"Rainy, ugly weather, it's too cold to ride, my arena's muddy, the trails are too slick" - we've got a whole list of excuses not to ride this time of year. Meanwhile, our horse pals are stuck in a stall or a small paddock with nothing to do, so they chew. Veterinarians tell us that horses chew (also called "cribbing") due to a lack of minerals, a need for roughage, boredom or all three.
If your horse is out in a paddock or field and he's chewing on trees, boards, etc., he may be seeking minerals. Try using Rogue 12-12 Mineral. It is a balanced mineral package with a variety of minerals that your horse may need. This can be fed free choice or added at the rate of one ounce per day to your horse's grain.
Veterinarians also tell us that a horse's need for roughage increases from time to time, so give them something to chew on. Avoid Redwood and treated wood, but sometimes an old 2 x 4 is just the trick. However, there is some risk of slivers and splinters causing injury to your horse's mouth and digestive system. If possible, eliminating chewing altogether may be the best solution.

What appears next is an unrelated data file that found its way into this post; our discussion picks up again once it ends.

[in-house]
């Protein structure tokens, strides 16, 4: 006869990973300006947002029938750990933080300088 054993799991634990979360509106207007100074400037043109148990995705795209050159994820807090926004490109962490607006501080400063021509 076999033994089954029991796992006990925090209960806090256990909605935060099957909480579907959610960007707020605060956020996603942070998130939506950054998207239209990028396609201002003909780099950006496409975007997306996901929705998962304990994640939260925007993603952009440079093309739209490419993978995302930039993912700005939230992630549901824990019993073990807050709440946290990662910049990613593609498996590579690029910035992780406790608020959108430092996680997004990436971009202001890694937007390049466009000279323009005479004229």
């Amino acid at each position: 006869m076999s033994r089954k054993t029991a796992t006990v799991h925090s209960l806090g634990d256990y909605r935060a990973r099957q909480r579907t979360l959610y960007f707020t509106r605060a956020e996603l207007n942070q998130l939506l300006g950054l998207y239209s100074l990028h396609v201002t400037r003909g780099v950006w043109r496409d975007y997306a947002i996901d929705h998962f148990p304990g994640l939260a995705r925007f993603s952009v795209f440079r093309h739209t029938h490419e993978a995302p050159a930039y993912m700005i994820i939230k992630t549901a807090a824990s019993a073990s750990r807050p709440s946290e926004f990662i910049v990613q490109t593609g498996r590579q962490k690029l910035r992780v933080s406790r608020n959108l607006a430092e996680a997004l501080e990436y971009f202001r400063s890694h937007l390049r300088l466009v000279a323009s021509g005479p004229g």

Stalled horses are a little tougher to manage as they are usually suffering from boredom. Several chew-stopping methods are available with various results depending on the horse, from chemical deterrents to electric fencing. Cayenne pepper sprays seem to work for almost all horses except the ones with a taste for Mexican food!
If your horse is a die-hard chewer, hardware cloth formed and tacked over the edges of the doors and corners where they chew helps a lot.
Remember, minerals and possibly a chew board for your stalled horses. Try to get them out when you can, provide time with other horses if possible, give them plenty of grass hay and maybe even a stall toy like a horse playball will help. These preventative measures may help keep your horse from acting like a beaver and eating your barn down this winter.